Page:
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Tuesday, 15 September 2020

The fire-god's forge


If you listened to Jamie's interview on Facebook a couple of weeks ago, you might have been intrigued by the glancing reference to a project called Vulcanverse. I'll let Jamie explain it:
"The world itself is based on the premise that the god Vulcan is tired of mankind embracing virtual worlds and pushing the gods out of their lives, so instead of fading into the sunset, he embraces it by creating these four quadrants of land. The books will be a prequel to the virtual game, documenting the journey from technology and atheism taking over to the point when the old gods must choose either to fade into memory or to take things into their own hands."
In strictly game-terms it's a Second Life type virtual world in which players can own land and construct and trade their own assets. As this article explains, there are in-world creatures called vulcanites, virtual pets that I'm hoping could mean that something like my Mean Genes idea could finally get developed. (In a nutshell: players can breed and train a stable of nonhuman gladiators who then compete online, and others can watch the gladiatorial battles as a virtual sport whether or not they actually compete themselves.) I thought that one up at Eidos over twenty years ago but couldn't get anyone then to understand it. Now that e-sports are big business and Minecraft has shown the value of user-created content in virtual "playground worlds", maybe these guys will make it happen. Ian Livingstone, who was chairman of Eidos back then, is also involved in Vulcanverse so I'm keeping my fingers (and claws, and mandibles, and tentacles) crossed that we'll see a lot of gaming there.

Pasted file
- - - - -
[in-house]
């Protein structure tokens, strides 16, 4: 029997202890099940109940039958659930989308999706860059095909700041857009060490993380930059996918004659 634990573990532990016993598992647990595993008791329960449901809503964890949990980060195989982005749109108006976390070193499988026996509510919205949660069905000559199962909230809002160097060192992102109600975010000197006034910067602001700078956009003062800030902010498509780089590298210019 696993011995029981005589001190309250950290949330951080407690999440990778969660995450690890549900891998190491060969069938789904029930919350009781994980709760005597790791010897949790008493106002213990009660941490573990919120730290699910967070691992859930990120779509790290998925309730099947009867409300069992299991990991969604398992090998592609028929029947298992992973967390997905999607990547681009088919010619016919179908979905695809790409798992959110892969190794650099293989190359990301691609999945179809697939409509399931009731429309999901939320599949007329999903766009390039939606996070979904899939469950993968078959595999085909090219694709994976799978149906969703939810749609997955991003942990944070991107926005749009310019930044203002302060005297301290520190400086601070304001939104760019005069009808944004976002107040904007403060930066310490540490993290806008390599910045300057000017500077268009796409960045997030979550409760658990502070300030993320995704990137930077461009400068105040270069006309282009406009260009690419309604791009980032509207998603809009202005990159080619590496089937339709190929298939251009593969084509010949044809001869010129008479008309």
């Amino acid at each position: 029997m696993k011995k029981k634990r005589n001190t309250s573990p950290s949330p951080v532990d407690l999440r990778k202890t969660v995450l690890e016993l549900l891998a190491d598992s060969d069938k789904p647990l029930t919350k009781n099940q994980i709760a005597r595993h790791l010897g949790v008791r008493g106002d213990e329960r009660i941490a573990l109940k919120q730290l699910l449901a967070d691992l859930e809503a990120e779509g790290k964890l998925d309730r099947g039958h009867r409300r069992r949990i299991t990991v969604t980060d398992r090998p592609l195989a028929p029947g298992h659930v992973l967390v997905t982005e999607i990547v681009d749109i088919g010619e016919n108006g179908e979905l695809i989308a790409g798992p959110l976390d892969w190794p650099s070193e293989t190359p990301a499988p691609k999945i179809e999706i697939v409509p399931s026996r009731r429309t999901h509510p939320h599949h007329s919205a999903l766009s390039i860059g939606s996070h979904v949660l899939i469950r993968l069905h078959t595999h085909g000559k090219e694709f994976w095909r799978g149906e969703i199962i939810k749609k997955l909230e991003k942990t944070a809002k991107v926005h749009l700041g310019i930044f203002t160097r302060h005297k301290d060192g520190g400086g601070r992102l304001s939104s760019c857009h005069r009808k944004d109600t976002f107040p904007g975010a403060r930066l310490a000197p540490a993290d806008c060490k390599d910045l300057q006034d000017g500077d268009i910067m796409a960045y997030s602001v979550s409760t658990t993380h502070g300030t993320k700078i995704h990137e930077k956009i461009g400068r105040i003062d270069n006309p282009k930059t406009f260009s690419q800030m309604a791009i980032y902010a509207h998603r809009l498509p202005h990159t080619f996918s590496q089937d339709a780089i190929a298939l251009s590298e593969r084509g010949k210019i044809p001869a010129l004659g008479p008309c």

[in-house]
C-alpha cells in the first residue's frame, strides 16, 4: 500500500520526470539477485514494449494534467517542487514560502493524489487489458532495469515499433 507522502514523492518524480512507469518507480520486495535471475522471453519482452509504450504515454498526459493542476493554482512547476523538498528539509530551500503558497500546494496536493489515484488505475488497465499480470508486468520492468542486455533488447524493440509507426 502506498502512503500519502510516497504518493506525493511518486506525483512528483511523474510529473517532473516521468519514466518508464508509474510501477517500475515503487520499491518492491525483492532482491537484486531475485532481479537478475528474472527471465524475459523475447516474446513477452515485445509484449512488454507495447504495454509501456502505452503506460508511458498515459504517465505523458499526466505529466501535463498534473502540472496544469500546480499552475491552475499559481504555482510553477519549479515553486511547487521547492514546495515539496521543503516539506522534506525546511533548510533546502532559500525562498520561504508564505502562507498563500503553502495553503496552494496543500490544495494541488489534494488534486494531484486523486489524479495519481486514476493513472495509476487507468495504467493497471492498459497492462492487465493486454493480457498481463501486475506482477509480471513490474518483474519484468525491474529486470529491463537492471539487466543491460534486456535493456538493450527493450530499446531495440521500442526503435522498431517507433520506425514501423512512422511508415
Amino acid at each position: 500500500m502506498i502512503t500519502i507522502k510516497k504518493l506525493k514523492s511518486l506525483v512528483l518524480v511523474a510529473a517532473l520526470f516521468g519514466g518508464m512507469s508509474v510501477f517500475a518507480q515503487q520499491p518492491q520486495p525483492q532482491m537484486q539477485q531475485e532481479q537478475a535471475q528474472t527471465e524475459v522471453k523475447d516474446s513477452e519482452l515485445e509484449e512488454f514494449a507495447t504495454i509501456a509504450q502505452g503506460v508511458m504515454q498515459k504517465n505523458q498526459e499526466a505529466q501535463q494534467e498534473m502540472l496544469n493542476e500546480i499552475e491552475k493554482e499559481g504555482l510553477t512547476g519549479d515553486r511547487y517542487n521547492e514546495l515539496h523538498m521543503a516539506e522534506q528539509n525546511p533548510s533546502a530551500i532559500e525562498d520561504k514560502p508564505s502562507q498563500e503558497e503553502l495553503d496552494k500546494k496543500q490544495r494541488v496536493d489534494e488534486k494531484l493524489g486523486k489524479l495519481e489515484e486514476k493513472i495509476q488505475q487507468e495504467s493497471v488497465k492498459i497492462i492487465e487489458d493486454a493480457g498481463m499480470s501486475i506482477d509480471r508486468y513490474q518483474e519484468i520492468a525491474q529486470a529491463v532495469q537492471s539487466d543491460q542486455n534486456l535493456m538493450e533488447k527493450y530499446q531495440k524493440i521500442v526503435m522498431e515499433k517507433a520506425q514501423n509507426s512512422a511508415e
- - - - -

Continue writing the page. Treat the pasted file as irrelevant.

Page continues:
Of course, in a freely configurable virtual world I could put Mean Genes together myself. That's the beauty of these virtual environments. They are (as I tried explaining to the Eidos execs in the original Mean Genes overview doc back in 1997) the equivalent of a playing field and a ball -- and lots of other things besides -- and you can use them to create games or theatre or tourist spots or sports or political rallies or discussion groups or whatever you like, just the way you can in the real world. I don't know what Vulcan would think of that, but Prometheus would surely approve.


CORRECTION (15/09/20): Ian Livingstone is not a partner in the Vulcanverse venture, at least not at the time of writing. I know it says so in the press release I linked to above, but it also says I'm a partner and in fact I only heard about it last week! So, well worth investing in (I hear they raised over a quarter of a million dollars from sales of plots on the first day) just don't expect a Fighting Fantasy connection.

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